Maradona's pre-practice and pregame "speeches" were often stories from his playing career, which Rubin said worked well to inspire and prepare. The practices were extraordinarily competitive.
"Probably the most amazing thing I've experienced, because of what Maradona brought as a person and a coach, was the intensity at practice," Rubin said. "I never experienced anything where training sessions were so competitive. Two days before the game, behind closed doors, guys are going all out, because of his presence on the field. Our scrimmages could be more competitive than the game on the weekend because all the players wanted to impress Diego Maradona.
"I enjoyed every moment I was coached by him."
Being with Maradona in public exposed Rubin to extreme celebrity worship.
"With every step he took, someone was asking for something," Rubin said. "It was shocking. Everybody wanted to shake his hand, get an autograph, take a picture with him. It was beyond anything I'd ever seen. Every single day, every single second he was expected to do something.
"Can you imagine? I have lot of respect for how handled it but we all have bad days where we don't feel like doing something. To see what he went through, I thought, this is actually insane. He showed sometimes that he is human."
The best for Rubin was when it was just Maradona talking to the team in the locker room about soccer.
"When we're sad about his death," Rubin said, "I think about being able to play the beautiful game for him."
Photo courtesy of Stan Baker, from when he coached Rubin on the Oregon state ODP team.
While playing youth soccer with Westside Metros (now Westside Timbers), club director Cony Konstin recommended Rubin to then U.S. Soccer Technical Advisor Hugo Perez and in 2009 he became part of the U.S. U-14 program under coach Manny Schellscheidt. Rubin played with the U-17s under Wilmer Cabrera, a former Colombia World Cup player, before moving on to the U-20 team coached by another former World Cup veteran, Hall of Famer Tab Ramos. Rubin played for yet another former World Cup player after his stint with Dorados ended in March 2020, joining the Landon Donovan-coached USL Championship club San Diego Loyal. Rubin scored seven goals in five games for the Loyal.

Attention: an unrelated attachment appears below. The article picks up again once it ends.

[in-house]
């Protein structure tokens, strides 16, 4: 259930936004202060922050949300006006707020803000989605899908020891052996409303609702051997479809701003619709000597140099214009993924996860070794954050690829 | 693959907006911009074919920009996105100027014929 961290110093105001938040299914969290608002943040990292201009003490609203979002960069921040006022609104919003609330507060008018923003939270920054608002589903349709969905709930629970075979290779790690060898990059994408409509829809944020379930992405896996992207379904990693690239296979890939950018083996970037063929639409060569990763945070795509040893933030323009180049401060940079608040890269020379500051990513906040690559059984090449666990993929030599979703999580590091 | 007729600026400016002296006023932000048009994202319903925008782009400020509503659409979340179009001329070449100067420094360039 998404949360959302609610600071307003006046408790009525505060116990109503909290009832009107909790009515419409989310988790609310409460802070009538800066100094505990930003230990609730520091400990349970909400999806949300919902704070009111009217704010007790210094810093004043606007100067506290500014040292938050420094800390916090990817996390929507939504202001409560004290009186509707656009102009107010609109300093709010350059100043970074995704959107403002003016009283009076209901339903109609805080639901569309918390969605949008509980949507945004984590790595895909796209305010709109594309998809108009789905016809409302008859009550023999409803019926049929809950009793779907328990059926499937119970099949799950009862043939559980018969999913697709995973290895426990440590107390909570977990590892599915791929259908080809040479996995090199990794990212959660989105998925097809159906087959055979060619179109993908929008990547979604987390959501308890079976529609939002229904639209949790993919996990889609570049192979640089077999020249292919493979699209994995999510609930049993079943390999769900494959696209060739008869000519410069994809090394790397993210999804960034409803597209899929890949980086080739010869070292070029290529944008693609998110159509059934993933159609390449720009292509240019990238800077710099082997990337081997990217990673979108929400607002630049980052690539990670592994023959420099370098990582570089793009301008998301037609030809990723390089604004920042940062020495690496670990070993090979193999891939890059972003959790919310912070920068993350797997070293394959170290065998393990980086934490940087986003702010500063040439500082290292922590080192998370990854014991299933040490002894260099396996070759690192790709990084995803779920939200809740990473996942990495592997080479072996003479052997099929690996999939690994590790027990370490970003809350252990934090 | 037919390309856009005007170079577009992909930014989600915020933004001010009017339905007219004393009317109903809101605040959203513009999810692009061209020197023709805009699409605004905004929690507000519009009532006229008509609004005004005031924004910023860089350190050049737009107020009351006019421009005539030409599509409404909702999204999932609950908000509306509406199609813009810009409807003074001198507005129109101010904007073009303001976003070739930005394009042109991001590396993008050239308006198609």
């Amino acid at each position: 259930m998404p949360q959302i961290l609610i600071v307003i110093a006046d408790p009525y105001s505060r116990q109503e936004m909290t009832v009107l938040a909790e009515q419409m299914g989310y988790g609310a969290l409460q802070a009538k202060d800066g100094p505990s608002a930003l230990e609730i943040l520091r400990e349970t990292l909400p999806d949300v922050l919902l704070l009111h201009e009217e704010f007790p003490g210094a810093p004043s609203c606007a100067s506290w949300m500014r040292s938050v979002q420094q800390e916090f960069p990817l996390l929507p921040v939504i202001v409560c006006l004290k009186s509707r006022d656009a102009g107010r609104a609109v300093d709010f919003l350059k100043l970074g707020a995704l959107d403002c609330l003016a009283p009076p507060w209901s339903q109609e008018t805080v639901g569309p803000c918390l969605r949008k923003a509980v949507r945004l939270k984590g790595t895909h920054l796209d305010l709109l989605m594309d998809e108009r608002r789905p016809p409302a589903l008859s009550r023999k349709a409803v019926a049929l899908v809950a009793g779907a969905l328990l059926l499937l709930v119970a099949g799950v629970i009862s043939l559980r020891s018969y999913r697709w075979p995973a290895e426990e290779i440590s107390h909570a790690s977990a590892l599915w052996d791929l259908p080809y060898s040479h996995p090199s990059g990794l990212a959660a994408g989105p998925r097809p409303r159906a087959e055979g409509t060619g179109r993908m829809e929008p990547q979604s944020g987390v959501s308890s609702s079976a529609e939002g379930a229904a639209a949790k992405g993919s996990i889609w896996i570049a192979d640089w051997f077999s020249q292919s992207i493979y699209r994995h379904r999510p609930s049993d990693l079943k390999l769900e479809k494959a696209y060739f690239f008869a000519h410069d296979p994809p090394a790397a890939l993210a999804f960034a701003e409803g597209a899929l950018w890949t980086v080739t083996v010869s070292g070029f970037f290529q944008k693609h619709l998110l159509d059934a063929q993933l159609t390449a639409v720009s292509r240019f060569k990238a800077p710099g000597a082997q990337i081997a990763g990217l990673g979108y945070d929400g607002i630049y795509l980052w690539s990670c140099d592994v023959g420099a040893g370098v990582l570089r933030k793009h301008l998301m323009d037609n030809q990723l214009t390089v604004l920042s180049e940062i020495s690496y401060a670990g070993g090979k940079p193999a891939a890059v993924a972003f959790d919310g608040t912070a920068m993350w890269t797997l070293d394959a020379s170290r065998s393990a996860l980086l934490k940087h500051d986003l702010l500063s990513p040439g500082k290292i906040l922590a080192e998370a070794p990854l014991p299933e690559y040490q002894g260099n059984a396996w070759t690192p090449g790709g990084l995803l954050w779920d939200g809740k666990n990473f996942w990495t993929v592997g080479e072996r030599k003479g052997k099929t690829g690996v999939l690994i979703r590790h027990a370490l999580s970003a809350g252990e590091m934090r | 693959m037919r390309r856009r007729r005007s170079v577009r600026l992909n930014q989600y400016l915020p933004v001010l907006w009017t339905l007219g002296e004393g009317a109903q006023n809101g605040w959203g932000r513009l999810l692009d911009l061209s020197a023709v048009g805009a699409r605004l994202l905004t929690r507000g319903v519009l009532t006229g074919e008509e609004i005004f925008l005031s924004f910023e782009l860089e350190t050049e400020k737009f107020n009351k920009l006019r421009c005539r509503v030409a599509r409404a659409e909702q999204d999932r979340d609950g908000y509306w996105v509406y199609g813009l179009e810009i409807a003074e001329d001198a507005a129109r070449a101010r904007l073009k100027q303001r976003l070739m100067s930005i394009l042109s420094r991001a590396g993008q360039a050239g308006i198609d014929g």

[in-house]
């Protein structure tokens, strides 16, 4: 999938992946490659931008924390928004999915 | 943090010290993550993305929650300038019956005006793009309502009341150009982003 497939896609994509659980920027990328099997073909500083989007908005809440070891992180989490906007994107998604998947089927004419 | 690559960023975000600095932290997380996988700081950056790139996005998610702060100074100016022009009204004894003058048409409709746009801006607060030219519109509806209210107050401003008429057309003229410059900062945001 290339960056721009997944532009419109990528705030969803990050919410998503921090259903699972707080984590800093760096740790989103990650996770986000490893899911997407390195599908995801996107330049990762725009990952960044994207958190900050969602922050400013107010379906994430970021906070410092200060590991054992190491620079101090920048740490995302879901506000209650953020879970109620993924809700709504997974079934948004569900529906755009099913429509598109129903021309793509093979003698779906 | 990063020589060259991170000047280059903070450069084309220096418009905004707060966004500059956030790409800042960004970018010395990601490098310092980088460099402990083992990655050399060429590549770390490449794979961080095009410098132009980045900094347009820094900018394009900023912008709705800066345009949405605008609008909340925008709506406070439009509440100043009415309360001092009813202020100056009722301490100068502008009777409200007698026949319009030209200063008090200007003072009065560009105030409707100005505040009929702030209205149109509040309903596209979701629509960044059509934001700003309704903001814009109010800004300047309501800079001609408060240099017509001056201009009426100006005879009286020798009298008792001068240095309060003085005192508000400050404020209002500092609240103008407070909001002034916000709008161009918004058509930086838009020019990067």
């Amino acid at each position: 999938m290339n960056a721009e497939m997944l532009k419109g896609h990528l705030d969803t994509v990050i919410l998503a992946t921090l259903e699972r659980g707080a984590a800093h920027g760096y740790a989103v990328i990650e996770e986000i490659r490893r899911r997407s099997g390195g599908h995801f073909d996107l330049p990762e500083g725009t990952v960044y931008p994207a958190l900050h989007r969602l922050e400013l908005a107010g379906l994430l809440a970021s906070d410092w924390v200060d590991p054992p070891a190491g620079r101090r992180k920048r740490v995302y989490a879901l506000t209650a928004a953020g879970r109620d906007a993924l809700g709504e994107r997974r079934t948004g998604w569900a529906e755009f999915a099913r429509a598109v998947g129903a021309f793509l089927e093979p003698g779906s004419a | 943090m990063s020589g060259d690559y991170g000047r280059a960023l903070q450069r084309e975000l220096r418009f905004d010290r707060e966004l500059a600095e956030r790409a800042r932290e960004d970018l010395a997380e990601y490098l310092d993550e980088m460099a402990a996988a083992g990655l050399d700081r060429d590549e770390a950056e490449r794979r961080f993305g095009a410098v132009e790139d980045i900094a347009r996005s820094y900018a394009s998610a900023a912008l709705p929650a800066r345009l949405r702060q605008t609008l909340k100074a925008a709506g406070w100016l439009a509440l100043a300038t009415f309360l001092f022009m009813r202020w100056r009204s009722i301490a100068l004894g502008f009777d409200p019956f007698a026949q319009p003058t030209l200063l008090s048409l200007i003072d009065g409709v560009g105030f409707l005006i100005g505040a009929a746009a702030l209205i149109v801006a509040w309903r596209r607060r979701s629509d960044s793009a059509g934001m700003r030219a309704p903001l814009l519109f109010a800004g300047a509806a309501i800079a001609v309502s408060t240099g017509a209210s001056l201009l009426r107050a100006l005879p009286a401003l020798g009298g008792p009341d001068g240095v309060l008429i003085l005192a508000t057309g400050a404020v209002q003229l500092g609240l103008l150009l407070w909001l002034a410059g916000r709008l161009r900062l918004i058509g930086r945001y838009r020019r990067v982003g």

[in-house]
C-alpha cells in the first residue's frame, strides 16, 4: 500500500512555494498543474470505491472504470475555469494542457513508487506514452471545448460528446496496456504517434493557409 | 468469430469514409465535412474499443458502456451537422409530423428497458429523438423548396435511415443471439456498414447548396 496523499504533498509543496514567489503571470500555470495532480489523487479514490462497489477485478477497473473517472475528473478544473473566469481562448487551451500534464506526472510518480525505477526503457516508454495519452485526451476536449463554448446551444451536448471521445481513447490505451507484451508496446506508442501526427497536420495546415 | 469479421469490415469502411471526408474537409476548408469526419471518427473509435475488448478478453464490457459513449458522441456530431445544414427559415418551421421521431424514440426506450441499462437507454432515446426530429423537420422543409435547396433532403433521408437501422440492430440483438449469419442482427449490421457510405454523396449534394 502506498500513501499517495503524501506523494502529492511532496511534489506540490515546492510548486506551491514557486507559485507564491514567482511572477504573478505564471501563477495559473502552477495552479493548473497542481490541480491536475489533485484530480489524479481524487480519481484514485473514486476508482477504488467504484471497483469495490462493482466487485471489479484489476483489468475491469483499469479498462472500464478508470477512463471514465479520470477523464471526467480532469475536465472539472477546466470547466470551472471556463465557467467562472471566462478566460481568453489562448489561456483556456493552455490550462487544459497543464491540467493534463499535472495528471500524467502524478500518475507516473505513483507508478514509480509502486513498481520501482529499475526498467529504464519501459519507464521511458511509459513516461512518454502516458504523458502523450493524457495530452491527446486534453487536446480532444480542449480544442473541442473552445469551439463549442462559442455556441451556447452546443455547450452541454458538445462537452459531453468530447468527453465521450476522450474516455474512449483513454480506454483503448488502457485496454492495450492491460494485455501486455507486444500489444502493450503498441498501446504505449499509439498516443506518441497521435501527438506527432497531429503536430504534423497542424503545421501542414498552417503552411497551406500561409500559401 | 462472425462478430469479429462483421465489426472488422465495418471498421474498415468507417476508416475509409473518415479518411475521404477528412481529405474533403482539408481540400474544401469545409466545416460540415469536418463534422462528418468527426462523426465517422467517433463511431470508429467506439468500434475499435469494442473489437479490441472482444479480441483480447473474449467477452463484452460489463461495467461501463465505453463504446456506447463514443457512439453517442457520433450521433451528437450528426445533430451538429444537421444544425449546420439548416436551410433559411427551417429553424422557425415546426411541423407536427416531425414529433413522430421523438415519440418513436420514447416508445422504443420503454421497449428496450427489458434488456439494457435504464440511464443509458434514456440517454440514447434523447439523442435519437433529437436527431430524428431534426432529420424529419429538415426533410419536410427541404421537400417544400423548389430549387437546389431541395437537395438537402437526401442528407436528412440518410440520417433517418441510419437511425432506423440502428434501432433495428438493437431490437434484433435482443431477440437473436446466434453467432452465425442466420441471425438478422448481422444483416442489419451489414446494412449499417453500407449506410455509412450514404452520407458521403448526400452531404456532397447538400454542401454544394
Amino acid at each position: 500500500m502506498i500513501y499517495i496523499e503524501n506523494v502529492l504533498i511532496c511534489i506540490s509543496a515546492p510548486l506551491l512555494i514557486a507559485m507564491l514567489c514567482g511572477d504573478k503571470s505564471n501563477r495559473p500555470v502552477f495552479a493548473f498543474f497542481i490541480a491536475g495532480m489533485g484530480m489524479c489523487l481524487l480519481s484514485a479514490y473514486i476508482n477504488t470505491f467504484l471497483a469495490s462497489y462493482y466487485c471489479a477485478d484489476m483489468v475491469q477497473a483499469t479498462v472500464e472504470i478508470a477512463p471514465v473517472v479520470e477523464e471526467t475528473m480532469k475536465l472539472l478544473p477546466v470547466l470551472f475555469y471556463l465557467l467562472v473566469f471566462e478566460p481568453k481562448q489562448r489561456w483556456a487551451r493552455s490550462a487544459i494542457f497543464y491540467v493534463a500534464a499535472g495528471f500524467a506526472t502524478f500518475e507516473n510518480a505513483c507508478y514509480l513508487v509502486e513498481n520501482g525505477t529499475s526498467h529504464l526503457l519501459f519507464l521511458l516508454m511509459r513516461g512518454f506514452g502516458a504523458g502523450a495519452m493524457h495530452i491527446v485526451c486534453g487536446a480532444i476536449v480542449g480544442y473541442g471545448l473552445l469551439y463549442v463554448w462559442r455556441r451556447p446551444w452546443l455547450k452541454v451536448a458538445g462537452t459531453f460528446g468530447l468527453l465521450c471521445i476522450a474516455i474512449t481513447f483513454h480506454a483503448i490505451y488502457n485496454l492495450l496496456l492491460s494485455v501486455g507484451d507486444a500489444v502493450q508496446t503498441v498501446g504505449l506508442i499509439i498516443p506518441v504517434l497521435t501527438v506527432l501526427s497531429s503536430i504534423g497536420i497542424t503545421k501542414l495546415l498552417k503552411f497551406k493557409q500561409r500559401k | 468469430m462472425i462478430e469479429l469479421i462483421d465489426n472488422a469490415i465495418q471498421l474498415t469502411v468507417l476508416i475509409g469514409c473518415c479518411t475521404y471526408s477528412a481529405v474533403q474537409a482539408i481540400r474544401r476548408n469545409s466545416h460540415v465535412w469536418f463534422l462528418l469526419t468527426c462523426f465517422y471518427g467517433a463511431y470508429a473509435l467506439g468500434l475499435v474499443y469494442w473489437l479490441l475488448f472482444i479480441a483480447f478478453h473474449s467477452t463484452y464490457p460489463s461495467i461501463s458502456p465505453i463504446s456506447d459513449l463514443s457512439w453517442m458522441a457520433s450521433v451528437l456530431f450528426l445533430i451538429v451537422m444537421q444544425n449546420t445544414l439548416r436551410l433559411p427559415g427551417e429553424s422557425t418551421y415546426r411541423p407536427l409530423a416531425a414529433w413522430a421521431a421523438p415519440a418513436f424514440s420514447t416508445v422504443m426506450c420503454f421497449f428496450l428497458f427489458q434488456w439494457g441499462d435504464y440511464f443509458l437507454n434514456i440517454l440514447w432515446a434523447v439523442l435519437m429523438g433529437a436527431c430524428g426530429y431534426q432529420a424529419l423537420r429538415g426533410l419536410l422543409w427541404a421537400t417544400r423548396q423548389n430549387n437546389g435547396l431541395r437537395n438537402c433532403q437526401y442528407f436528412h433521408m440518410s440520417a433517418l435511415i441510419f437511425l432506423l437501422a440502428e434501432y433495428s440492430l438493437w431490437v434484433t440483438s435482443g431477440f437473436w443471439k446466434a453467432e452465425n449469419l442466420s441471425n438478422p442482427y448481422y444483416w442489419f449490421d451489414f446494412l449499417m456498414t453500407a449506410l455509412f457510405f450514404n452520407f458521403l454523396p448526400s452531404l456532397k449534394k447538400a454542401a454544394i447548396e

"It's kind of a crazy story," Rubin says. "I first met Landon when I was in Norway at Stabaek and he was visiting for reasons I can't remember exactly. Two years later, when he came out of retirement and joined Leon, I was with Tijuana, we're in the same game, playing at Leon, but both on the bench. After the game, we exchanged jerseys -- or at least he gave me his jersey -- which is cool because he's the best player to ever play on the U.S. national team.
"He's such a great coach. I learned so much from him. With his and the coaching staff's belief in me, it really helped me put my head down, focus on scoring goals, getting assists and helping the team do well."
Donovan bringing Rubin to the San Diego Loyal turned out to be another stage in his development that Rubin appreciates, and the perfect path to MLS.
"The beautiful thing about growing up and being human is you learn to mature," says Rubin. "Now, at Real Salt Lake, obviously I want to start, I want score a bunch of goals to help this team win. I want to get back on the national team and do great things for my country. But I now feel better prepared to handle situations when they don't go my way, to know how to grow from setbacks, and to play whatever role necessary to help my team.
"I definitely have a different view about how I see my career now and I'm so happy for that."